Study and photograph old buildings being rehabilitated. The process opens up the voids so the basic structure can be seen and hidden defects identified. Those with defects should be marked for defensive operations when fire takes possession of the hidden voids.
Trusses. A tea shop is located on the first floor of a commercial building in Chester, England. To clear the dining area of columns, wooden trusses were erected at the ceiling level to support the floors above. A heavy fire in the dining area might precipitate the collapse of the entire structure.
“Not our response area!” you say. No doubt, but we can learn from experiences there, nevertheless. Inspect some of the “old, reliable, heavy-timber buildings” for wood or steel trusses or steel beams or columns inserted to cope with deterioration or heavy loads.
Stairways. In some downtown store alterations, the upper floors are abandoned. The stairway is removed in order to provide groundfloor room. Often just a sheet of metal is placed over the opening. A District of Columbia firefighter died when he fell through such an opening that was protected only by a thin piece of sheet metal.
When stairways are relocated, the old opening is often closed with floor boards laid on 2-by-4’s. This floor area is much more likely to collapse than the original 2-by-8 or 2-by-10 joists. Several firefighters were injured in a collapse of such a floor patch in midtown New York.
Floors. Do you really know what you’re standing on when you enter a fire building? Renovation may compromise the sturdiness of the floors.
The high-ceilinged ballroom of an old, reinforced concrete hotel in Palm Beach, Fla., was divided into two floors. The new floor was to be supported by steel bar joists. The potential for failure of such a floor during fire exposure is greater than for a concrete floor.
Vacant buildings demand more than routine attention.
A mezzanine was inserted in a high-ceilinged occupancy in Orlando, Fla. The original floors are solid-sawn wood joists. The inserted floor was of flimsier wood truss construction.
Two floors were added to a building with sawn-joisted floors in Bethesda, Md. The new floors and roof are of wooden I beam construction, which is also flimsier than the original construction.
Intractably leaking roofs are quite common. One solution is to build a new “rain roof” over the old one. Opening such a roof may not vent the structure. A rain roof played a significant role in the roof collapse of a New York City supermarket in which six firefighters died and dozens more were injured.
A Texas building with a leaky roof was to be enlarged. The new roof was built over the entire structure, old and new. The old roof was simply left in place below.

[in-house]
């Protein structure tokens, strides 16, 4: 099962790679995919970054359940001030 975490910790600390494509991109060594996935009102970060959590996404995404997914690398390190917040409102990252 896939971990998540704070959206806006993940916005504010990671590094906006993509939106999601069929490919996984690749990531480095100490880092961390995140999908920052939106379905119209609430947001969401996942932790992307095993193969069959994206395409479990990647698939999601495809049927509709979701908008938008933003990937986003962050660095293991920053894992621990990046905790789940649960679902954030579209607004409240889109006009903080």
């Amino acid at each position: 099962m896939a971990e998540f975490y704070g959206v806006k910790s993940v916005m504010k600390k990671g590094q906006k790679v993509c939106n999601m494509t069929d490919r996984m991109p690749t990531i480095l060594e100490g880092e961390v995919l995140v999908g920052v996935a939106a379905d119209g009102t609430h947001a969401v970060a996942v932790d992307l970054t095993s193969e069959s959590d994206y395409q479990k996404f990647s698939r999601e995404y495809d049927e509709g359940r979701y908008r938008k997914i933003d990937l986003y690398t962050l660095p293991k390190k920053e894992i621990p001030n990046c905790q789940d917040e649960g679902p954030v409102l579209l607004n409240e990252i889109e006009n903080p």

Roofs on additions are often different from the original, sawn-joist wood construction. Wood or steel trusses and wooden I beams are common.
Vacant buildings. Baltimore, Philadelphia, Minneapolis, Indianapolis, Montreal, and Lynn, Mass., are some of the cities that have suffered massive downtown fires in old buildings with interior walls of combustible masonry as they were being remodeled for adaptive uses. The buildings are usually wide open; sprinkler systems have been removed and the fire is in possession of the building when firefighters arrive. Multimillion-dollar damages have been sustained by nearby structures. Valuable assets and plans for downtown rehabilitation have gone up in smoke.
The identical problem is presented by huge structures not planned for rehabilitation but simply vacant because of economic changes. Sprinklers are often cut off to prevent freezing, and the structures are an open invitation to arson. Three Detroit firefighters recently died in a spectacular fire in such a building. [See “Detroit’s Fatal Warehouse Fire,” Fire Engineering, June 1987.)
No fire department would leave a leaking gasoline tank truck to its own devices on a downtown street. Vacant buildings may be far more hazardous. They demand more than routine attention. A control system should ensure that a disaster won’t occur. Fire departments should develop a file of videotapes of similar fires elsewhere to impress the politicians with the disaster potential. It’s obvious from the pictures that such fires are beyond the suppression capability of even the strongest fire department. It should be noted that, only days before the fire, the city of Detroit had appropriated more than $300,000 to tear down the building that cost the three firefighters’ lives.
Occupied buildings. At Georgetown University Hospital in Washington, I was appalled to see that a plywood partition separated the maternity ward from a major remodeling project. A peek through an access door showed that the debris-strewn construction job was typical—a disaster waiting to happen.